No malice in Corona's SALN omissions, says Cuevas

Posted at 03/01/2012 7:06 PM | Updated as of 03/01/2012 7:06 PM

'CJ case different from other sacked officials'

MANILA, Philippines - Defense lawyer Serafin Cuevas on Thursday said the impeachment case against Chief Justice Renato Corona should not be compared to the cases of government officials and employees who were dismissed because of omissions in their Statements of Assets, Liabilities and Net worth (SALNs).

In an interview on ANC's "Headstart," Cuevas said Corona's impeachment case is different from that of a court interpreter (Rabe v Flores) who was sacked because she failed to declare ownership of a market stall, or that of a BIR director (Flores v Montemayor) who was sacked because of failing to declare ownership of 2 expensive cars.

In both cases, the Supreme Court dismissed the respondents for misdeclarations in their SALNs.

"No analogy because in impeachment, the grounds are definite and particular. Not like in administrative cases. Dishonesty, a little misdemeanor may be ground for administrative cases but in impeachment, it is very clear. Culpable violation of the Constitution. Treason. Bribery. Violation of the Ant-Graft Law. The last one is betrayal of public trust. Whatever acts may be imputed to an impeachable officer, it must be grounded on any of these things unlike in administrative cases where the law requires lesser requirements," Cuevas said.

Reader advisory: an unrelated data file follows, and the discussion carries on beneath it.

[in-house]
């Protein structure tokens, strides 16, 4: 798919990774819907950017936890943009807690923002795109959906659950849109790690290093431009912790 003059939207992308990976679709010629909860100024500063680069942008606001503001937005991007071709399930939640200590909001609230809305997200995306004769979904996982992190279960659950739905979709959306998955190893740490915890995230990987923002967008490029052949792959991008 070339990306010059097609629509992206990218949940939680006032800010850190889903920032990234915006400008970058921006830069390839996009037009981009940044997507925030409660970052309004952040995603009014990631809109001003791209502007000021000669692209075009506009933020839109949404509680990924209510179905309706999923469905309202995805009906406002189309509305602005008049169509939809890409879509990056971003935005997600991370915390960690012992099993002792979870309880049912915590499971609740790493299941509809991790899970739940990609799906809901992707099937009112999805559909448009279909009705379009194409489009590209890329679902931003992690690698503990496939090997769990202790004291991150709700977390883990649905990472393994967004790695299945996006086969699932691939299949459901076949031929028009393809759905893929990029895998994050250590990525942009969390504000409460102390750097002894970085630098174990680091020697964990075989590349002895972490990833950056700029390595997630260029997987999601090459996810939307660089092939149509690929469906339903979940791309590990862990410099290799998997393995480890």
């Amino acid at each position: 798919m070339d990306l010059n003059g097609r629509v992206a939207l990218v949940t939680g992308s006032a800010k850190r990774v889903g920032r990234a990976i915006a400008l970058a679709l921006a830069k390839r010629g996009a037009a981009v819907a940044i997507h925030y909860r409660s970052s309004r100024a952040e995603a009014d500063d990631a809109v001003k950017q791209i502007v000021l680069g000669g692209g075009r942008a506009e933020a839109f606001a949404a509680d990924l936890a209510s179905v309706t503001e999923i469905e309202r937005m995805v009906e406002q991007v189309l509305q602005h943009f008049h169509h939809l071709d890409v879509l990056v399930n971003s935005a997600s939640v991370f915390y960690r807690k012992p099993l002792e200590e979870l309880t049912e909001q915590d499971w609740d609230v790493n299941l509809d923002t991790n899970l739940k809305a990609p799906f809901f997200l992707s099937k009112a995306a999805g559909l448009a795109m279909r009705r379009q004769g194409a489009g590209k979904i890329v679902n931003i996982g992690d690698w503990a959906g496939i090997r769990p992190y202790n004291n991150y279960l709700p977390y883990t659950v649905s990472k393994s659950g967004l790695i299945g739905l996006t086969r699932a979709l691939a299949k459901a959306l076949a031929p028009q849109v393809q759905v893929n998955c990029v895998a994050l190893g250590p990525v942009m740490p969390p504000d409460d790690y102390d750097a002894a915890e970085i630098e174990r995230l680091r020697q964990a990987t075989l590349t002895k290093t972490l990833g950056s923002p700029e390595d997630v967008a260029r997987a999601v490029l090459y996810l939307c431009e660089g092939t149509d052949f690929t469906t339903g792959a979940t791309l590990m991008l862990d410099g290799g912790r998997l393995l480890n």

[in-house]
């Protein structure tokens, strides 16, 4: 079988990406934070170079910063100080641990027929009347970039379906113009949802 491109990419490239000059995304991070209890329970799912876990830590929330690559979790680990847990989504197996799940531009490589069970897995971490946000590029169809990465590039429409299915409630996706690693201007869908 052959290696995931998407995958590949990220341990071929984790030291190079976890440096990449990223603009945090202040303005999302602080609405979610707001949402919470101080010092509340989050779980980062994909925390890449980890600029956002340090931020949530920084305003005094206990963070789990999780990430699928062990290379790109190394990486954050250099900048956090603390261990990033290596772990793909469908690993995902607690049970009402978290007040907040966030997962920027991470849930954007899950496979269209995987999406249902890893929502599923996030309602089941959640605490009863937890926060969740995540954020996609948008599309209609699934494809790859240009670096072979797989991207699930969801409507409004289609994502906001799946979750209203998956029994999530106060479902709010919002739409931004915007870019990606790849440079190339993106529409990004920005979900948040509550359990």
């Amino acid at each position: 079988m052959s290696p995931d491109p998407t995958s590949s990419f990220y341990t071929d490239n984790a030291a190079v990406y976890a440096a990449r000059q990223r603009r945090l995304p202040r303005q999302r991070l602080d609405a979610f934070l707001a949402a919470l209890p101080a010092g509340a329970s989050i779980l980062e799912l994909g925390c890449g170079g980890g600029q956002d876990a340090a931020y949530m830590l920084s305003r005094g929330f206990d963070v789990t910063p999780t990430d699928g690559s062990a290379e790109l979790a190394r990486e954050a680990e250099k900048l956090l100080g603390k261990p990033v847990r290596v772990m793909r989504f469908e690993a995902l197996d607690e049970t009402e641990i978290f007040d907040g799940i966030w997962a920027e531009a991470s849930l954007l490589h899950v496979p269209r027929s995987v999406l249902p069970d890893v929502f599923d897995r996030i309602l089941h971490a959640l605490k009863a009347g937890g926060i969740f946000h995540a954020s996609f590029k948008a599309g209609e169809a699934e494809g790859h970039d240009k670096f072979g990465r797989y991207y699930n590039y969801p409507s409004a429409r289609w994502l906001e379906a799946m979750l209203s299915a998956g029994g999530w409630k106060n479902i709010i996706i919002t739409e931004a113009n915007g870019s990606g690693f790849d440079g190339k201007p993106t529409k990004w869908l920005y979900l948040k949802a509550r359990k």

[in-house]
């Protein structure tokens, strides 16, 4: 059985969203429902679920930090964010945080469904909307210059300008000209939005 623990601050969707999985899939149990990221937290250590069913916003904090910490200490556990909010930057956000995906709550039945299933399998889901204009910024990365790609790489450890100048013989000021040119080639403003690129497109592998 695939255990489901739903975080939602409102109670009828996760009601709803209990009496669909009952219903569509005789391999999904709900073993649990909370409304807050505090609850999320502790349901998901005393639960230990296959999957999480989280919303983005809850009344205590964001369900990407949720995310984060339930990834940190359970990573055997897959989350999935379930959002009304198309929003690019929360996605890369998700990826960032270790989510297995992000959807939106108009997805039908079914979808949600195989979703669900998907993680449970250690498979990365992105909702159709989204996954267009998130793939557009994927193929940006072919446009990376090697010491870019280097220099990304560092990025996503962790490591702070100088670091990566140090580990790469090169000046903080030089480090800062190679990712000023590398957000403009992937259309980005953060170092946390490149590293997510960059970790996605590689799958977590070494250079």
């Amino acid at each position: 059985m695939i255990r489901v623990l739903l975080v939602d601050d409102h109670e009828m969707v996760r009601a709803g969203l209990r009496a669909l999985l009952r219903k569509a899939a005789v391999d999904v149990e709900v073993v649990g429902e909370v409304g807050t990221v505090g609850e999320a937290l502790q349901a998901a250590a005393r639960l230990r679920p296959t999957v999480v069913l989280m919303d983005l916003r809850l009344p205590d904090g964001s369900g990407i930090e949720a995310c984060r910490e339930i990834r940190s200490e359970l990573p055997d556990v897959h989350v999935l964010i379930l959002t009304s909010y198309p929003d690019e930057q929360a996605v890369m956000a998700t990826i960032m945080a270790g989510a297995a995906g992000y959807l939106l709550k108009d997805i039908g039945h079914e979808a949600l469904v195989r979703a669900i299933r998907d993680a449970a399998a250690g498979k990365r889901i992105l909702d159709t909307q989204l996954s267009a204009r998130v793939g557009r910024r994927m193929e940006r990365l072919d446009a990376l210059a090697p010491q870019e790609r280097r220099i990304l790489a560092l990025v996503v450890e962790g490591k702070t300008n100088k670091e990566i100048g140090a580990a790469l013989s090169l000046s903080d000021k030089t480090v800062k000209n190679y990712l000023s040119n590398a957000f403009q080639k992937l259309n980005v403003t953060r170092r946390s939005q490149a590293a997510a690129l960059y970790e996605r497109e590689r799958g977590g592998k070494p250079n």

Corona is accused of failing to truthfully declare some of his assets in his SALNs. His bank records have showed he had P31.7 million in 2 local banks in December 2010 while declaring only P3.5 million in his SALN for that year.

Impeachment prosecutors also point out Corona failed to declare ownership of a P3.5 million condo unit at The Columns, Ayala Avenue for 5 consecutive years in his SALNs.

In the interview, Cuevas said omissions of properties or bank accounts in the SALNs of public officials do not necessarily mean betrayal of public trust unless there is malice.

"The answer is no unless it is malicious. The law grants the filer to correct and the period within which it might be corrected is not stated definitely and categorically by any law. Good faith is presumed at every act," he said.

Asked to define malice, he said: "There must be acts that will show that it was intention and the party making it, knowing it to be wrong continues to do so."

He insisted if there is no malice, a government official can still remedy his SALN under Section 10 of the Code of Conduct and Ethical Standards for Public Officials and Employees.